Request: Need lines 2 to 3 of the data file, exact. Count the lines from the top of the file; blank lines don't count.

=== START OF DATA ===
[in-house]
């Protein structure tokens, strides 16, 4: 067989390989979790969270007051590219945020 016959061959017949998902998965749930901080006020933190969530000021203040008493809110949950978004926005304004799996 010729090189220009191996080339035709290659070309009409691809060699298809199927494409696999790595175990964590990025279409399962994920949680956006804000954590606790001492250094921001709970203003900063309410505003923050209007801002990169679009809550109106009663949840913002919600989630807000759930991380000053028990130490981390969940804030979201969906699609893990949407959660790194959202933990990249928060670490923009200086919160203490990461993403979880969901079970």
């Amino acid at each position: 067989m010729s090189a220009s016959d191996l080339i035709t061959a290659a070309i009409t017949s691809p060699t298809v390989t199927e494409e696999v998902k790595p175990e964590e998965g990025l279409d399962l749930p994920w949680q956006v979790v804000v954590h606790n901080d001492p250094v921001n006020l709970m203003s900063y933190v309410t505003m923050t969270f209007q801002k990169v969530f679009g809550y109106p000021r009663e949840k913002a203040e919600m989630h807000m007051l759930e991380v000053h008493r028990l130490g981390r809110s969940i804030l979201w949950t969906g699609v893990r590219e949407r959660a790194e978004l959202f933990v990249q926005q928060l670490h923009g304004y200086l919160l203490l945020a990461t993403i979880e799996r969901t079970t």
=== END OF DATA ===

């Protein structure tokens, strides 16, 4: 067989390989979790969270007051590219945020 016959061959017949998902998965749930901080006020933190969530000021203040008493809110949950978004926005304004799996 010729090189220009191996080339035709290659070309009409691809060699298809199927494409696999790595175990964590990025279409399962994920949680956006804000954590606790001492250094921001709970203003900063309410505003923050209007801002990169679009809550109106009663949840913002919600989630807000759930991380000053028990130490981390969940804030979201969906699609893990949407959660790194959202933990990249928060670490923009200086919160203490990461993403979880969901079970």
């Amino acid at each position: 067989m010729s090189a220009s016959d191996l080339i035709t061959a290659a070309i009409t017949s691809p060699t298809v390989t199927e494409e696999v998902k790595p175990e964590e998965g990025l279409d399962l749930p994920w949680q956006v979790v804000v954590h606790n901080d001492p250094v921001n006020l709970m203003s900063y933190v309410t505003m923050t969270f209007q801002k990169v969530f679009g809550y109106p000021r009663e949840k913002a203040e919600m989630h807000m007051l759930e991380v000053h008493r028990l130490g981390r809110s969940i804030l979201w949950t969906g699609v893990r590219e949407r959660a790194e978004l959202f933990v990249q926005q928060l670490h923009g304004y200086l919160l203490l945020a990461t993403i979880e799996r969901t079970t």